Any day now, federal student loan borrowers throughout the U.S. could see their balances reduced by up to $20,000 thanks to President Biden's student debt forgiveness plan. The administration is waiting on a green light from a federal judge to actually start reducing balances, but still says applicants can expect good news in the coming weeks.
While recipients won't see that aid in the form of a check, any remaining balances will be re-amortized, meaning monthly payments will be recalculated to reflect the new balance. For borrowers, that means monthly payments could drop by up to $300 per month.
That extra cash will be a much needed lifeline to cover other bills or necessary expenses for many. But some borrowers plan to spend the money more freely.
In fact, 73% of anticipated recipients say they expect to spend their debt forgiveness on non-essential items, including travel, dining out and new tech, according to a recent survey from Intelligent.com.
That discretionary spending won't come guilt-free though. The same percentage of recipients — 73% — say using debt forgiveness funds on non-essentials isn't the right thing to do.
Both your personal spending habits and how you view the morality of debt are nobody's business but your own. But if you're waiting to see your student loan balance shrink, it's a good idea to check in on your financial goals and desires before your budget changes so you can get the most out of any extra money.
Of course, not everybody starts looking up flights the minute they get a little unexpected cash or their monthly expenses drop significantly. The sames goes for many of those waiting for debt forgiveness.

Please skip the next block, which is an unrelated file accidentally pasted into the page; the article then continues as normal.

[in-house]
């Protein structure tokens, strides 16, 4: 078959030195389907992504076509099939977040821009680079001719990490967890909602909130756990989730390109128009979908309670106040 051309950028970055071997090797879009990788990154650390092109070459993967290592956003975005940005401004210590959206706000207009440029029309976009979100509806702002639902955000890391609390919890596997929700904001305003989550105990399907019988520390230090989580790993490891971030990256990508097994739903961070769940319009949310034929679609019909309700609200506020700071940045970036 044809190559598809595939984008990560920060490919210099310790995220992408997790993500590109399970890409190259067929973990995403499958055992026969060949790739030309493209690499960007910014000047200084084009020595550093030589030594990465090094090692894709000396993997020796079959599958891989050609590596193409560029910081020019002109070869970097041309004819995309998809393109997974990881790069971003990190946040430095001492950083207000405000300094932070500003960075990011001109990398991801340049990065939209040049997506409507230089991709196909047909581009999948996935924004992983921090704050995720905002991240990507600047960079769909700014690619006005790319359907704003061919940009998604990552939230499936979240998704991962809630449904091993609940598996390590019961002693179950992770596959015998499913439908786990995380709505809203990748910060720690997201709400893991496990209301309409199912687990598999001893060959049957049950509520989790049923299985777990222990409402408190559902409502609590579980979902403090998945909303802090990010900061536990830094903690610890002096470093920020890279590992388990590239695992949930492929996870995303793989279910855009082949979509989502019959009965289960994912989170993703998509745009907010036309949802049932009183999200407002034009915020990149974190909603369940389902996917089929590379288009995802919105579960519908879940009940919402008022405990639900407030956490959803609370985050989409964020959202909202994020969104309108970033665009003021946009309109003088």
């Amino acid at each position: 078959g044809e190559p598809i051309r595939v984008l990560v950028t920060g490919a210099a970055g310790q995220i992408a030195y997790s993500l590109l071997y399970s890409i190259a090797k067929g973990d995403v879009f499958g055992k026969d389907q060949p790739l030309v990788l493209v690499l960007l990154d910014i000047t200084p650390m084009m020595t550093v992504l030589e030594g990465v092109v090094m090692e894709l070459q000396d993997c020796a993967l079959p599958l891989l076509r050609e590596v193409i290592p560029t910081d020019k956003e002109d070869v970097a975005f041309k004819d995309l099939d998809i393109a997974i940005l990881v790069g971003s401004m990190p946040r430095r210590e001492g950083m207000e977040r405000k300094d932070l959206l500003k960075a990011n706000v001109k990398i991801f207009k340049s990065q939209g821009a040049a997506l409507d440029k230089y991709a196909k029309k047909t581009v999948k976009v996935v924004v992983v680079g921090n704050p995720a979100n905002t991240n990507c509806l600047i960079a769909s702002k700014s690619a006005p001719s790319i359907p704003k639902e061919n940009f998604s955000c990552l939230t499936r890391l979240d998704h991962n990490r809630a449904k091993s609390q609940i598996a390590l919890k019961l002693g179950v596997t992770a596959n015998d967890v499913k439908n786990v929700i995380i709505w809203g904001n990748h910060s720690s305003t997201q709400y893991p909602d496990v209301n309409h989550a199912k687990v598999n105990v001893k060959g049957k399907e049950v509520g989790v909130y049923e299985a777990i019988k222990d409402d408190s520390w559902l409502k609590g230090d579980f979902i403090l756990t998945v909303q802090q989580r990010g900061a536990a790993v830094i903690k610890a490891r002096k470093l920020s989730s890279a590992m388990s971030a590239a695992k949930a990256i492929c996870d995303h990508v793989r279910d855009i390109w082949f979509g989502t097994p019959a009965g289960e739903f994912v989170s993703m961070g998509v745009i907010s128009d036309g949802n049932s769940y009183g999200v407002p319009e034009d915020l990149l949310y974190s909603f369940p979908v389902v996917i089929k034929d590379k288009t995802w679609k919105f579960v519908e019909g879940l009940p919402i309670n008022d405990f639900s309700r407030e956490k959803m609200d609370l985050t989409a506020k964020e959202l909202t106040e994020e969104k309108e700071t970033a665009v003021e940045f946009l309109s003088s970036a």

Around 37% of respondents said they are very likely to spend the extra money on housing costs or groceries, which is not surprising given the way prices for both items have gone up this year.
Recipients shouldn't look at debt forgiveness as a cash windfall, but rather as an investment in their future, says Jason Blumstein, a chartered financial analyst (CFA) who offers behavioral coaching.
"If you look at it as a 'windfall' and spend it on non-essentials, you're not getting ahead," Blumstein tells CNBC Make It. "If you look at it as paying my future self instead of the student loan debt, you can start to build wealth for yourself."
Aside from covering immediate needs, it's important to maintain a balance between non-essential spending and working toward long-term financial goals, Blumstein says.
"If we are only living for the short-term, or using all of the debt forgiveness on 'fun' non-essential spending, our long-term selves should eventually be harmed," says Blumstein.
However, "if we only use the debt forgiveness for our long-term goals, our short-term selves might feel burdened or stressed by not having any 'fun' non-essentials — which might then lead someone to give up on their long-term goals."
For some borrowers with high balances, the change in monthly payments might not even be noticeable. But every little bit helps. As interest returns, it's smart to keep track of your spending and stay on top of your minimum payments.
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